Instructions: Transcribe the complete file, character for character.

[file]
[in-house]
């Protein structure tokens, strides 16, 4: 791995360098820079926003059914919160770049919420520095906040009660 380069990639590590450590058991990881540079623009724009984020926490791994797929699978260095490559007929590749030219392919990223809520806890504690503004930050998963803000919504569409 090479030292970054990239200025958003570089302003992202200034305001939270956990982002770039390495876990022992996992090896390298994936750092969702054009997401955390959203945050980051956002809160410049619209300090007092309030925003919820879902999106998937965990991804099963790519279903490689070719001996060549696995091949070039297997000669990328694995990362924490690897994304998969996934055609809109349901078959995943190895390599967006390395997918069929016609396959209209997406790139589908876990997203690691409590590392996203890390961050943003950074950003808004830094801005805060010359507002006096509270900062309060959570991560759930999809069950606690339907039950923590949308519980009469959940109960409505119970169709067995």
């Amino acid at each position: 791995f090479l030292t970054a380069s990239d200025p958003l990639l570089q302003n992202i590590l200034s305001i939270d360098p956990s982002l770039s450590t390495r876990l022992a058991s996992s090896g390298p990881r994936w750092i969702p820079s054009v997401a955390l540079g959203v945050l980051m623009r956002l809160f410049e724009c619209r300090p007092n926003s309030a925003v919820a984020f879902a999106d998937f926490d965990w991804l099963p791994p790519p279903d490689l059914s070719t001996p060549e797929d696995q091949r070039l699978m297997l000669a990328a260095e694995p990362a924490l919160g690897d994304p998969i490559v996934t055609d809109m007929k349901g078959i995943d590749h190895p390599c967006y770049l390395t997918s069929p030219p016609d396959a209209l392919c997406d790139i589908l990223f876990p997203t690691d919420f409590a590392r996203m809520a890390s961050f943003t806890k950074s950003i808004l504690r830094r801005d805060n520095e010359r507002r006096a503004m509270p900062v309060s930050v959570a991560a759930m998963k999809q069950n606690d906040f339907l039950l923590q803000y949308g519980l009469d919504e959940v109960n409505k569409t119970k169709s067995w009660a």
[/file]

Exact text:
[in-house]
């Protein structure tokens, strides 16, 4: 791995360098820079926003059914919160770049919420520095906040009660 380069990639590590450590058991990881540079623009724009984020926490791994797929699978260095490559007929590749030219392919990223809520806890504690503004930050998963803000919504569409 090479030292970054990239200025958003570089302003992202200034305001939270956990982002770039390495876990022992996992090896390298994936750092969702054009997401955390959203945050980051956002809160410049619209300090007092309030925003919820879902999106998937965990991804099963790519279903490689070719001996060549696995091949070039297997000669990328694995990362924490690897994304998969996934055609809109349901078959995943190895390599967006390395997918069929016609396959209209997406790139589908876990997203690691409590590392996203890390961050943003950074950003808004830094801005805060010359507002006096509270900062309060959570991560759930999809069950606690339907039950923590949308519980009469959940109960409505119970169709067995």
């Amino acid at each position: 791995f090479l030292t970054a380069s990239d200025p958003l990639l570089q302003n992202i590590l200034s305001i939270d360098p956990s982002l770039s450590t390495r876990l022992a058991s996992s090896g390298p990881r994936w750092i969702p820079s054009v997401a955390l540079g959203v945050l980051m623009r956002l809160f410049e724009c619209r300090p007092n926003s309030a925003v919820a984020f879902a999106d998937f926490d965990w991804l099963p791994p790519p279903d490689l059914s070719t001996p060549e797929d696995q091949r070039l699978m297997l000669a990328a260095e694995p990362a924490l919160g690897d994304p998969i490559v996934t055609d809109m007929k349901g078959i995943d590749h190895p390599c967006y770049l390395t997918s069929p030219p016609d396959a209209l392919c997406d790139i589908l990223f876990p997203t690691d919420f409590a590392r996203m809520a890390s961050f943003t806890k950074s950003i808004l504690r830094r801005d805060n520095e010359r507002r006096a503004m509270p900062v309060s930050v959570a991560a759930m998963k999809q069950n606690d906040f339907l039950l923590q803000y949308g519980l009469d919504e959940v109960n409505k569409t119970k169709s067995w009660a």